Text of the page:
available in the previous year for a student who had completed one year's housemanship
were left untouched. The number of such seats are 198 for the degree course 765
and 111 for the diploma course. Out of these 25% being placed at the disposal
of the Government of India to be filled-up on all India selection basis, the exact number
available to be filled-up by the University worked out to 149 and 84
respectively. As a transitional provision intended for the 1988 Session only
the University agreed to fix 75% quota (representing 139 seats in the
three-year degree course and 66 seats in the two-year diploma course).
following was specified a part of the Scheme:
Note Candidates who have done house job/junior Residency for a period of one
year are not eligible for admission to 3 years Post-Graduate Degree and 2 years
Post Graduate Diploma Course." The prospectus, however, prescribed one
common selection test.
of writ petitions were filed before the Delhi High Court challenging the scheme
of the University mainly on the basis that when there was one selection test,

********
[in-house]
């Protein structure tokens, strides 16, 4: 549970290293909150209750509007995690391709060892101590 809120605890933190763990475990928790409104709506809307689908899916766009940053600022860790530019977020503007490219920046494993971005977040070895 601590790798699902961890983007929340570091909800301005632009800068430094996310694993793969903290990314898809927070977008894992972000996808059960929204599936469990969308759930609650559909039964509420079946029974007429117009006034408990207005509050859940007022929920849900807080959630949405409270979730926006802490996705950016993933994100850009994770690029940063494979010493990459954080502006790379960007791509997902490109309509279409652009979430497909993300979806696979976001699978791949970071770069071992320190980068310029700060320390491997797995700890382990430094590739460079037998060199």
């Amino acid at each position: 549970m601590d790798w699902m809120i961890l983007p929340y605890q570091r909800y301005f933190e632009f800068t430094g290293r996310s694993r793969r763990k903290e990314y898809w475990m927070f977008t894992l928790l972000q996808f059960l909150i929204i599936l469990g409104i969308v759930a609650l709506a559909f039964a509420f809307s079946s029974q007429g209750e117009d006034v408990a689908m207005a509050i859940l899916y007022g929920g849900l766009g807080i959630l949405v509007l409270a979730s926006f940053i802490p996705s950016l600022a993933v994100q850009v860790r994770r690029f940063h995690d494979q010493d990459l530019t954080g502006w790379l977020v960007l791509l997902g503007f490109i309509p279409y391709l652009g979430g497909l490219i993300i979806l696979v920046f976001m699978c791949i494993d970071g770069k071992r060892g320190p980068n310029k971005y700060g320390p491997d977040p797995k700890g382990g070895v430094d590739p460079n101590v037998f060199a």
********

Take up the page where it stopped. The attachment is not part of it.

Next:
merit should prevail and classification in the manner indicated by the scheme
was bad. Reliance was placed before the High Court on observations of this
Court that for post graduate degree the test of excellence should prevail and
the level of high proficiency should be maintained. The High Court made an interim
order requiring the University to have the selection completed on the basis of
merit adjudged in the common selection test.
is a dispute essentially between the University and the freshers who have not
done housemanship on one side and the seniors who have already completed housemanship
for one year on the other. There can be no dispute that the seniors and the freshers
belong to two separate categories and cannot be said to be equals. If the
University had not prescribed a common selection test for these two categories,
the question of test of comparative merit would not have arisen. If that had
not been done perhaps the High Court would not have made its direction and the
difficulty which has arisen would not have cropped up.